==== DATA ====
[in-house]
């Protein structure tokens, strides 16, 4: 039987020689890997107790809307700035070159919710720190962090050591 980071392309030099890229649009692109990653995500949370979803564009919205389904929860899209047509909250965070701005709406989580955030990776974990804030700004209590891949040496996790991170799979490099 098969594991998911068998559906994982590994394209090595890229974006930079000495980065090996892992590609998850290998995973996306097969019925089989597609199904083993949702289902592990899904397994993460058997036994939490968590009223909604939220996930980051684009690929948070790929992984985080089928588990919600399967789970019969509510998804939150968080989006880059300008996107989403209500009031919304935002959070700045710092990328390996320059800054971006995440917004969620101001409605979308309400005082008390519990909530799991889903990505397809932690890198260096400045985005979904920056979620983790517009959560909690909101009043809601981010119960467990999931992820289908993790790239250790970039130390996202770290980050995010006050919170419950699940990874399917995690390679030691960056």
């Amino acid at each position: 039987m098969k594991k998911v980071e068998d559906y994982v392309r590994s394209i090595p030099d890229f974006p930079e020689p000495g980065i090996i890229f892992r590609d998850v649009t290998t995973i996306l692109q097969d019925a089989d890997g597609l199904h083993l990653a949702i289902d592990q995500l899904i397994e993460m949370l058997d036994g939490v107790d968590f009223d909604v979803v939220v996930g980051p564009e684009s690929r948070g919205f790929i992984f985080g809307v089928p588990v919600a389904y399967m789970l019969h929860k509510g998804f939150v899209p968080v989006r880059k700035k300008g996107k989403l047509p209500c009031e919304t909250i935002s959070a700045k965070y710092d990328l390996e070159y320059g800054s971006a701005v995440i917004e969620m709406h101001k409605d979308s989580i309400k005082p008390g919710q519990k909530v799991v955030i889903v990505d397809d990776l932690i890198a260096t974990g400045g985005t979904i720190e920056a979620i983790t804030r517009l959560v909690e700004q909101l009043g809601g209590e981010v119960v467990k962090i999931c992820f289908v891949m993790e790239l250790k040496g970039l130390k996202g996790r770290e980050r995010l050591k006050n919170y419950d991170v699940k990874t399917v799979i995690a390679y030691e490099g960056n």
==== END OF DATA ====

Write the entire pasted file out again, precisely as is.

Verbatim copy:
[in-house]
């Protein structure tokens, strides 16, 4: 039987020689890997107790809307700035070159919710720190962090050591 980071392309030099890229649009692109990653995500949370979803564009919205389904929860899209047509909250965070701005709406989580955030990776974990804030700004209590891949040496996790991170799979490099 098969594991998911068998559906994982590994394209090595890229974006930079000495980065090996892992590609998850290998995973996306097969019925089989597609199904083993949702289902592990899904397994993460058997036994939490968590009223909604939220996930980051684009690929948070790929992984985080089928588990919600399967789970019969509510998804939150968080989006880059300008996107989403209500009031919304935002959070700045710092990328390996320059800054971006995440917004969620101001409605979308309400005082008390519990909530799991889903990505397809932690890198260096400045985005979904920056979620983790517009959560909690909101009043809601981010119960467990999931992820289908993790790239250790970039130390996202770290980050995010006050919170419950699940990874399917995690390679030691960056």
């Amino acid at each position: 039987m098969k594991k998911v980071e068998d559906y994982v392309r590994s394209i090595p030099d890229f974006p930079e020689p000495g980065i090996i890229f892992r590609d998850v649009t290998t995973i996306l692109q097969d019925a089989d890997g597609l199904h083993l990653a949702i289902d592990q995500l899904i397994e993460m949370l058997d036994g939490v107790d968590f009223d909604v979803v939220v996930g980051p564009e684009s690929r948070g919205f790929i992984f985080g809307v089928p588990v919600a389904y399967m789970l019969h929860k509510g998804f939150v899209p968080v989006r880059k700035k300008g996107k989403l047509p209500c009031e919304t909250i935002s959070a700045k965070y710092d990328l390996e070159y320059g800054s971006a701005v995440i917004e969620m709406h101001k409605d979308s989580i309400k005082p008390g919710q519990k909530v799991v955030i889903v990505d397809d990776l932690i890198a260096t974990g400045g985005t979904i720190e920056a979620i983790t804030r517009l959560v909690e700004q909101l009043g809601g209590e981010v119960v467990k962090i999931c992820f289908v891949m993790e790239l250790k040496g970039l130390k996202g996790r770290e980050r995010l050591k006050n919170y419950d991170v699940k990874t399917v799979i995690a390679y030691e490099g960056n």